By Ken Reed
The Rick Pitino scandal at the University of Louisville is just the latest example of college head coaches claiming to know nothing about improprieties in their program.
As Alexander Wolff so aptly put it in his spot-on commentary in the November 2nd issue of Sports Illustrated, “‘Plausible deniability’ for head coaches is all the rage in college sports — so much so that “plausible” is approaching implausibility.”
Pitino claims to not know a thing — not a thing! — about allegations by Katina Powell, the owner of a local escort service, who claims that Pitino assistant, Andre McGee, paid for strippers for basketball dorm parties. The strippers also allegedly offered sex acts to recruits and others associated with Pitino’s program. Allegedly, these actions took place at 22 parties across a four-year span.
“The Cardinals’ coach, whose brand is built around leadership and managerial competence and who lectures businessmen in best sellers entitled Lead to Succeed, and Success Is a Choice, says he had no clue.”
The next thing you know, Pitino, a beacon of character, will write a book telling us how much he cares about the young men in his program, how important setting a good example is, how he focuses on developing the whole person, not just the basketball player, ad nauseum.
Fortunately, for Pitino, he has a very good winning percentage at Louisville, and at the college level in general. If not, he would be gone. But like Bobby Knight, who could get away with anything at Indiana as long as he was winning, Pitino gives fans, boosters, ADs and school presidents “W’s.” And “W’s” bring in revenue. And revenue for big-time college sports programs that operate under the non-profit umbrella of an educational institution, is viewed very favorably by school presidents and others in the college sports industry.
It’s enough to make you puke, especially when the hypocrisy pours from coaches who author books telling us how to live our lives.
Pitino’s latest book? The One-Day Contract: How to Add Value to Every Minute of Your Life.
Give it a rest Rick.
— Ken Reed, Sports Policy Director, League of Fans
Sports Forum Podcast
Episode #22 – League of Fans’ Sports Forum podcast: Rethinking Sports Fandom with Author Craig Calcaterra – We discuss Calcaterra’s new book “Rethinking Fandom: How to Beat the Sports-Industrial Complex at Its Own Game” and explore new ways to be a fan in the year 2022.
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Episode #21 – League of Fans’ Sports Forum podcast: Chatting About a Broken Game With Baseball Writer Pedro Moura – Moura is a national baseball writer for Fox Sports. We discuss how and why the game of baseball is broken, what factors caused it, and offer a few thoughts on how to “fix” a great game.
Episode #20 – League of Fans’ Sports Forum podcast: Coaching Youth and High School Sports Based On What’s Best for the Athlete’s Holistic Development – We chat with long-time youth, high school and college basketball coach Jim Huber.
Episode #19 – League of Fans’ Sports Forum podcast: Capturing the Spirit of the All-American Girls Professional Baseball League with Anika Orrock – We discuss the hoops AAGPFL women had to jump through to play the game they loved as well as the long-term impact and legacy they have in advancing sports opportunities for girls and women.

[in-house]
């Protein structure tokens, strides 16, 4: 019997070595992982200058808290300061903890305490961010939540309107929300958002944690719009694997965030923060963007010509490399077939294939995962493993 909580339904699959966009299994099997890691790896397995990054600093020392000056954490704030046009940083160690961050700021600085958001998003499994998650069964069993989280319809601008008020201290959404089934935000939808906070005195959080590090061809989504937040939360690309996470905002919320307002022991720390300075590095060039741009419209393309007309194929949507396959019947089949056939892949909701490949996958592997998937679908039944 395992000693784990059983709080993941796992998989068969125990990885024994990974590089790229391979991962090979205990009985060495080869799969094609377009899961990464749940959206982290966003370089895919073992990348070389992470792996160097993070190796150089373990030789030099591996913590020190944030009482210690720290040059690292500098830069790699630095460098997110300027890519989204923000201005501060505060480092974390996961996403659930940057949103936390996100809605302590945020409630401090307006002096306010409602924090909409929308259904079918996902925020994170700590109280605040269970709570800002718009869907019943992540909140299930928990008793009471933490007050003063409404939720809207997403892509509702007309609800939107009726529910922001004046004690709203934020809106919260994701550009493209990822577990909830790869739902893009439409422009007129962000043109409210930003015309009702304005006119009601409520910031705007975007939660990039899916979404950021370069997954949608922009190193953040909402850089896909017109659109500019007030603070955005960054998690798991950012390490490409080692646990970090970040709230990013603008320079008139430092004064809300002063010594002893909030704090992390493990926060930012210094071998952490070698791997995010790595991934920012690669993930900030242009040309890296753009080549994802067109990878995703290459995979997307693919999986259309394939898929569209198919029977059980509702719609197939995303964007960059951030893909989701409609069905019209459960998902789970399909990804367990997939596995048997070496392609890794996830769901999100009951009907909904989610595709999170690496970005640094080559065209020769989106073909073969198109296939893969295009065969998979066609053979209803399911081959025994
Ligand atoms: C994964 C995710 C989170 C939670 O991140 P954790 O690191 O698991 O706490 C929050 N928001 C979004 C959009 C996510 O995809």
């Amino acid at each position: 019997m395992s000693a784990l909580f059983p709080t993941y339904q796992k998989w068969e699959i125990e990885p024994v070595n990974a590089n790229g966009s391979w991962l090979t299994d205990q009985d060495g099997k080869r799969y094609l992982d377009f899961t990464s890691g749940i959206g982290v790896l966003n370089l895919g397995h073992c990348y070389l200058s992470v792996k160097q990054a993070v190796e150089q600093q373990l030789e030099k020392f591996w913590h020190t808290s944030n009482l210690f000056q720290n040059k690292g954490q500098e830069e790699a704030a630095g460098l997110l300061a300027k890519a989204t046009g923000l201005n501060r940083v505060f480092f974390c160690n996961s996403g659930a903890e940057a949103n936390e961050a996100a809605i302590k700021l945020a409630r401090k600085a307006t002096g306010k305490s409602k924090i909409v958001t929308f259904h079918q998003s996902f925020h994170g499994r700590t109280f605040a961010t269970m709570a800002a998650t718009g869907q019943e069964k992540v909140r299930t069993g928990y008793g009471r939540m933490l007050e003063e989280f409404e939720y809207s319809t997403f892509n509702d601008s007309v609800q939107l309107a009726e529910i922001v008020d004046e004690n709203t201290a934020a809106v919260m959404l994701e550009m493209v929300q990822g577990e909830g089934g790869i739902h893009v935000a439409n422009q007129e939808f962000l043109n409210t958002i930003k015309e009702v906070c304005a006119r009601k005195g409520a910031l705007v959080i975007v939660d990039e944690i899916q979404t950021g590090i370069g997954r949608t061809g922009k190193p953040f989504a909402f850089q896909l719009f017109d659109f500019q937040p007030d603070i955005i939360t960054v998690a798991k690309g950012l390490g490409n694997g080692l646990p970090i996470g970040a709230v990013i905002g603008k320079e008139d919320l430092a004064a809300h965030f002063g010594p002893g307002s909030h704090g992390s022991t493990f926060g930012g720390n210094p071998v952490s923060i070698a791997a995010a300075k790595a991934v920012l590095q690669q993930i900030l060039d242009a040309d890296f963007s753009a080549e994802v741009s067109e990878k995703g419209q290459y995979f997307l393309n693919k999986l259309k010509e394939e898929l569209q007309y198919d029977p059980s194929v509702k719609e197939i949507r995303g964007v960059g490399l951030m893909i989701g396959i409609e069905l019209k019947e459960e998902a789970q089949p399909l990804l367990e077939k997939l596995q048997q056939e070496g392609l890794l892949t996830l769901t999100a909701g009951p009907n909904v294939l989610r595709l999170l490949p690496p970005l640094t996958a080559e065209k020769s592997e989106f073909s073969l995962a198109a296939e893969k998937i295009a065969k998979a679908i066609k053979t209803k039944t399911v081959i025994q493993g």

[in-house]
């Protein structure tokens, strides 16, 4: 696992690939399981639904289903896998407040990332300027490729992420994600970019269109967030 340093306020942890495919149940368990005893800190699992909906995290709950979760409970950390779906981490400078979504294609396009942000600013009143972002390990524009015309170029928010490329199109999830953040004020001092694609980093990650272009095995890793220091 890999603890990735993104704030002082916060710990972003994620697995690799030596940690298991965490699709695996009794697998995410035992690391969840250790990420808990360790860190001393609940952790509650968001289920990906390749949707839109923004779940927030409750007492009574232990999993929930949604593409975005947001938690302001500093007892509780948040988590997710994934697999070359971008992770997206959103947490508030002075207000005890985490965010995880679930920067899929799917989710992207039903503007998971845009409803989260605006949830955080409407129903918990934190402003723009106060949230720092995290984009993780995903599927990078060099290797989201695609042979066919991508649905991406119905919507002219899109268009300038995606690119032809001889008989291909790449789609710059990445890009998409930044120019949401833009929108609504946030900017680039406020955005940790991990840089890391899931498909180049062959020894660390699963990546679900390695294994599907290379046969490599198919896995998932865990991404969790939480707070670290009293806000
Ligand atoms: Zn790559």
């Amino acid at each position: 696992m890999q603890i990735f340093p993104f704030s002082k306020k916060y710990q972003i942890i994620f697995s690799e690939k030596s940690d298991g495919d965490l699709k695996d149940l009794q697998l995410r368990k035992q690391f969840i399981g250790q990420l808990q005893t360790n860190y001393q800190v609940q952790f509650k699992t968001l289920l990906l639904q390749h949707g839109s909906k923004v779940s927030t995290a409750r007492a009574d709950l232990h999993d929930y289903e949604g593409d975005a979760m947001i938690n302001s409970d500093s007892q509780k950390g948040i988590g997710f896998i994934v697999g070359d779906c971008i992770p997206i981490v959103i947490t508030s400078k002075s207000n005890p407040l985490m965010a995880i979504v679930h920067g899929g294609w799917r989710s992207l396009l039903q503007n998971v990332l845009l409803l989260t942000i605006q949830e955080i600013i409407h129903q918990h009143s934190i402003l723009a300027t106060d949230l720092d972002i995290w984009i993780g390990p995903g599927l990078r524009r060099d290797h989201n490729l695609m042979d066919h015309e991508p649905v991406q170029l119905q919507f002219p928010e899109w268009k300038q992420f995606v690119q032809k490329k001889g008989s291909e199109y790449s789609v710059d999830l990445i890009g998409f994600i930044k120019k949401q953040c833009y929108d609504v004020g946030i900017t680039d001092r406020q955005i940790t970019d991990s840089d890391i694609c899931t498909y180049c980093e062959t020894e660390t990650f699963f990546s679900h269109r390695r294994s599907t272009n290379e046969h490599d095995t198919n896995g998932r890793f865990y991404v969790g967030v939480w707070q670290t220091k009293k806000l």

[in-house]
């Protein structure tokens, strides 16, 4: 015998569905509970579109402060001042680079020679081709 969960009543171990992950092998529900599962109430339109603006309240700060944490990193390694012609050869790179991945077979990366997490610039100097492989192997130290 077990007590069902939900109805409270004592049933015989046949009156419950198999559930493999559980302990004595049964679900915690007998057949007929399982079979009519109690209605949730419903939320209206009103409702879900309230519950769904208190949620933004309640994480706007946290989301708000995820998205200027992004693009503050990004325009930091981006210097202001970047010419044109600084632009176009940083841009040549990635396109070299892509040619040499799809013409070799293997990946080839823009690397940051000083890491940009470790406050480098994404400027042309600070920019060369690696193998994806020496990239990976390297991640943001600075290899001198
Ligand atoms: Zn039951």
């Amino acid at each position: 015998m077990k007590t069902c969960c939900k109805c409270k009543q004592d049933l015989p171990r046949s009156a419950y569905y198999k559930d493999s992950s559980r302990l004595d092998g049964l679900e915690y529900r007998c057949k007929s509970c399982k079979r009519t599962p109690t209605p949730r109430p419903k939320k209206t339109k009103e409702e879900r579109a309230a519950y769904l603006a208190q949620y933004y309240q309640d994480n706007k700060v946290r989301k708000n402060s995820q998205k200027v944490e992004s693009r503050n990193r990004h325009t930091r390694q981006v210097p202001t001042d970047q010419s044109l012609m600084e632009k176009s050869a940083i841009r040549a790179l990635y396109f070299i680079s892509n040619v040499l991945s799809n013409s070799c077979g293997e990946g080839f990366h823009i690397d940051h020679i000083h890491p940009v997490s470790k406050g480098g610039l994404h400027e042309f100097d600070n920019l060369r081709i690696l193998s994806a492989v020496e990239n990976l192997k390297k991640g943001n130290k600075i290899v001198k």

Episode #18 – League of Fans’ Sports Forum podcast: Talking about the 50th Anniversary of Title IX and the Lia Thomas Controversy with Nancy Hogshead-Makar – Hogshead-Makar is a triple gold medalist in swimming, a civil rights attorney and CEO of Champion Women.
Episode #17 – League of Fans’ Sports Forum podcast: Talking Sports With Legendary New York Times Sports Columnist Robert Lipsyte – We chat about Lipsyte’s amazing career and some of the athletes he covered.
Media"How We Can Save Sports" author Ken Reed appears on Fox & Friends to explain how there's "too much adult in youth sports."
Ken Reed appears on Mornings with Gail from KFKA Radio in Colorado to discuss bad parenting in youth athletics.
“Should College Athletes Be Paid?” Ken Reed on The Morning Show from Wisconsin Public Radio
Ken Reed appears on KGNU Community Radio in Colorado (at 02:30) to discuss equality in sports and Title IX.
Ken Reed appears on the Ralph Nader Radio Hour (at 38:35) to discuss his book The Sports Reformers: Working to Make the World of Sports a Better Place, and to talk about some current sports issues.
- League of Fans Sports Policy Director Ken Reed quoted in Washington Post column titled "What happened to P.E.? It’s losing ground in our push for academic improvement," by Jay Mathews
League of Fans is a sports reform project founded by Ralph Nader to fight for the higher principles of justice, fair play, equal opportunity and civil rights in sports; and to encourage safety and civic responsibility in sports industry and culture.
Sports & Torts – Ken Reed, Sports Policy Director, League of Fans – at the American Museum of Tort Law
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